Iceland’s Golden Circle

If you are staying in Reykjavik The Golden Circle is one of the most popular tours you can partake in; the other is The Beautiful South Coast. While it is possible to see the Golden Circle in a day, if you want to experience the area and you want to take your time photographing, then I would highly advise you to rent a caravan and spend a couple of days.



Since I was on a guided tour, I felt rushed at our first sight, Thingvellir National Park, where the tectonic plates separate the North American from the European plates. To me, this was the most interesting stop of the day and one what was spent the least amount of time in. You arrive at an overlook of the valley, the vibrant green fields and a lake with rivers flowing, is the foreground of a mountain range. As with all tourist sites, there are information boards as you walk the semi-circular boardwalk. Sadly, by the time I took video and photo’s, my group was already at the end waiting for me, so I took photographs of the information to read later.

Iceland experiences 150- 400 small earthquakes per week, though you’d never know it since they range 0-2.8. The trail leads you between the craggy volcanic cliffs. The Almannangja fault runs along here. The island is growing larger due to the plates moving apart from each other, under your feet is new earth, literally. Will Iceland one day become two islands? That is the question.




When you come out the other side, you will be overlooking the Parliament. The national parliament of Iceland was founded in 930 and held sessions until 1798. The two-week assembly brought in thousands from all over the country, not just those taking place in the proceedings. Tanners, sword-sharpeners and merchants flocked to the location to sell their wares and would establish turf and rock dwellings with a temporary roof to stay in.




Keep on the dirt path, walking past the parking lot and up the hill to Oxararfoss [UEWX-ar-our-foss], which runs along the fault line. This waterfall is treated as a side attraction. Your tour guide may or may not take you here.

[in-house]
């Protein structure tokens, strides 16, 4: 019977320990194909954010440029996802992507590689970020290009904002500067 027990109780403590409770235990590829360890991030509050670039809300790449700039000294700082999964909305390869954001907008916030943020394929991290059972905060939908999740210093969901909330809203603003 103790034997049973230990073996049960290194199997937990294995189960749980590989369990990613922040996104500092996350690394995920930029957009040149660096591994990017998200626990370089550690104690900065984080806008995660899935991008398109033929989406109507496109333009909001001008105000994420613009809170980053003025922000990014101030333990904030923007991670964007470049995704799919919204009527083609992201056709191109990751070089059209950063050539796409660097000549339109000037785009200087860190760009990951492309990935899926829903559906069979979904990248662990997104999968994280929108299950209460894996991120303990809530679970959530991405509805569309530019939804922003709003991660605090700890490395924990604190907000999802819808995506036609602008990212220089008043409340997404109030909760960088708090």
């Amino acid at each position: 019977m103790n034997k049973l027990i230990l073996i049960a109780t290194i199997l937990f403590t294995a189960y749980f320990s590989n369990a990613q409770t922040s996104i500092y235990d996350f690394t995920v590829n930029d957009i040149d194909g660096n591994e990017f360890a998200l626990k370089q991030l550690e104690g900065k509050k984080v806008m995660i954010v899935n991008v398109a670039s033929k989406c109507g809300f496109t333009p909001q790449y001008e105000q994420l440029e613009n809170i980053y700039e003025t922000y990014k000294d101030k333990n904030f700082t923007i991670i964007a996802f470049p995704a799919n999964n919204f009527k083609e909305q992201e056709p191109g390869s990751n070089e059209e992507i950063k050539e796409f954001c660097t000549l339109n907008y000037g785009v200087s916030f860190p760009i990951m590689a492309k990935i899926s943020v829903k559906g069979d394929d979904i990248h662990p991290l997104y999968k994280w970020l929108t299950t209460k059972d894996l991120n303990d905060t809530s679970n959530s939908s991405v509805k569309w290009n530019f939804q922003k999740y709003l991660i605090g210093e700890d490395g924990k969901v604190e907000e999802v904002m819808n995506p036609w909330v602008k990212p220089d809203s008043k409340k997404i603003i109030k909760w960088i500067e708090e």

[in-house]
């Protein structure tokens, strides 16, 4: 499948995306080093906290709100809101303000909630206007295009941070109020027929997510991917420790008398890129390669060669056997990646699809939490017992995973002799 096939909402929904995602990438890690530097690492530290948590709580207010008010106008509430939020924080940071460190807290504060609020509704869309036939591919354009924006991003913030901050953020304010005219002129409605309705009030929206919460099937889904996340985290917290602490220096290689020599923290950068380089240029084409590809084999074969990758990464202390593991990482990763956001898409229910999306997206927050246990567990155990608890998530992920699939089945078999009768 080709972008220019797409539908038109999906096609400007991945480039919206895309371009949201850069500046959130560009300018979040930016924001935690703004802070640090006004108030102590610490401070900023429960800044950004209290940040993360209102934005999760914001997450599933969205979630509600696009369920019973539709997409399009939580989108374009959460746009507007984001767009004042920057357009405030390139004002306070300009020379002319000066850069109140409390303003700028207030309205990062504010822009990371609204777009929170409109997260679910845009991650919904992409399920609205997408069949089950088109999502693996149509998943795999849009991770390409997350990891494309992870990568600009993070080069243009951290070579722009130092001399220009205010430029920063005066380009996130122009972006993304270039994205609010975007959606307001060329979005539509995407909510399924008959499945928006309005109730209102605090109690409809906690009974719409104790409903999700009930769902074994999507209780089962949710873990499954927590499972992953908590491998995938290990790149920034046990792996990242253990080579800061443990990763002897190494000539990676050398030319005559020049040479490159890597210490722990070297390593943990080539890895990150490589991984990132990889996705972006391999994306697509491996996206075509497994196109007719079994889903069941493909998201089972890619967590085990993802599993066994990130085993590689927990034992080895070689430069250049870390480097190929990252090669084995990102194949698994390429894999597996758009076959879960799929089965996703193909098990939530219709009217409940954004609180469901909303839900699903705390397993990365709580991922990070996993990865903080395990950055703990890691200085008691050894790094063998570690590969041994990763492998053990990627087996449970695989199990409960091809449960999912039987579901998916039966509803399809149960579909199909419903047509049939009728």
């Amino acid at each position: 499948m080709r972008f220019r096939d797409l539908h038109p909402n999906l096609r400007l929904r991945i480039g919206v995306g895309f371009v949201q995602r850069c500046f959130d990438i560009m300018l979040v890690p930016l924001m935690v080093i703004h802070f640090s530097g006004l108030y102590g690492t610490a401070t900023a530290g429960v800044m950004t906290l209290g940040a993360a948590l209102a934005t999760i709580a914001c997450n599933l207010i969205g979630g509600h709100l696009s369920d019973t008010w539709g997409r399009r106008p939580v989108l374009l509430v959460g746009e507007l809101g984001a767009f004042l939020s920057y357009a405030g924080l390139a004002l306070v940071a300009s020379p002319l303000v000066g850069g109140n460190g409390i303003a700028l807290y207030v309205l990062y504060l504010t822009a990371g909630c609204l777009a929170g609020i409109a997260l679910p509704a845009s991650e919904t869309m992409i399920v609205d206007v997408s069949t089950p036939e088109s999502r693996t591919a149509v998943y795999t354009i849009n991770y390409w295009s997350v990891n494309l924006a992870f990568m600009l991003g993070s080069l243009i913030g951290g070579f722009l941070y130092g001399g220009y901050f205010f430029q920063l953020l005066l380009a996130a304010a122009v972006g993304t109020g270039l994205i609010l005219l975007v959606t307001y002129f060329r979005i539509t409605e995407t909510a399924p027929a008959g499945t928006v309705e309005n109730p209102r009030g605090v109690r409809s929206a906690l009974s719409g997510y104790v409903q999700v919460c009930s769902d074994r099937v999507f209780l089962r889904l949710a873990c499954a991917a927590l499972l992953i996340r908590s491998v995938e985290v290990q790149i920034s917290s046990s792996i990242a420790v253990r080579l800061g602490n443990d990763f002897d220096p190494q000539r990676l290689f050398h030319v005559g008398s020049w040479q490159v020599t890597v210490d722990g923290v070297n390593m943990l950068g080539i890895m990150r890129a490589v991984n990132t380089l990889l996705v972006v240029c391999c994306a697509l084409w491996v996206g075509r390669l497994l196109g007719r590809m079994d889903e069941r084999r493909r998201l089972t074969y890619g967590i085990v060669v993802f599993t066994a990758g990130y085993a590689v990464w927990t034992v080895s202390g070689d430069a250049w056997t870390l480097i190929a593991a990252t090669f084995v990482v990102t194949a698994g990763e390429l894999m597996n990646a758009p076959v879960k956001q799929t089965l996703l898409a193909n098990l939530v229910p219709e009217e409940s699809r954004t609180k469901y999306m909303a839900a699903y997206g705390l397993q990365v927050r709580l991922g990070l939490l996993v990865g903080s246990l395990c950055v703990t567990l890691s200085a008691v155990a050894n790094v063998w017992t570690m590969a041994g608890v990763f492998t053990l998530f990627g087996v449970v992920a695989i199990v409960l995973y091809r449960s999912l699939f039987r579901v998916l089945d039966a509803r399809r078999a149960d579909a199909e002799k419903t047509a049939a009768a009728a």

Geysir is the next stop. If you have been to Yellowstone National Park, you will be greatly disappointed. The geyser erupts every 3-4 minutes, but only last a few seconds, perhaps 4 at the longest. You have to be fast with your camera.



It is a pretty area with hot springs to view, not to swim in, and there is walking trails. There is a restaurant, fast-food counter, gift store and bathrooms across the street.





The most spectacular sight is Gullfoss, rain or shine, you will not be disappointed and this is the number one tourist attraction in Iceland.



The swift Hvítá river curves and falls over a wide three-step staircase, before plunging 36 feet then 69 feet. Mist fills the entire crevice [66 feet wide], dampening you and the violent rush of water crashing, booms loudly.


I was there during an overcast day, but when the sun is shining you can expect a rainbow.

There is a guard rail, yet it is not the best, so pay attention. Hold kids hands and watch your step when taking photos, it’s more of a suggestion than a barrier. In fact, someone just fell into the abyss. Perhaps done intentionally or he was taking a selfie and didn’t pay attention to his last step.



Most tour companies do not take you to Kerið Crater, so if you want to go there then book with Nice Tours. It’s a pretty water filled crater, that takes you about 20-minutes to walk around. I didn’t because there is nothing to see on the other side that you can’t from point A.

I have been to Crater Lake in Oregon, USA, so this was nothing fantastic in my opinion, but I’m happy to have seen it.



Stopping to see the Icelandic horses is not on the itinerary, but there some that are located near the road that has available parking.



Cost of tour: $84 USD

* Tour Company: Nice Tours – I did not receive any compensation for my review. I enjoyed the tour and the guide did his job, so I am recommending this company just because I can.

The video shows Reykjavik, The Golden Circle and the South Coast.



Okay, your turn…..

Have you driven The Golden Circle?


3 thoughts on “Iceland’s Golden Circle

  1. Hi Paula, Loved the tour of Iceland! I just read this cool, very short book that I believe you would be interested in. It is called, The Art of Stillness, Adventures in Going Nowhere by Pico Iyer. Pico is a travel writer and has been for many years and this book also has some interesting landscape shots of Iceland. Keep having fun!

    1. Being still is an art lol. One thing that I’ve noticed so far on my journey is that the majority of people rush through the sites, it’s a shame. I bet if asked what they just saw they couldn’t recall the details.I just looked up those books, thanks 🙂

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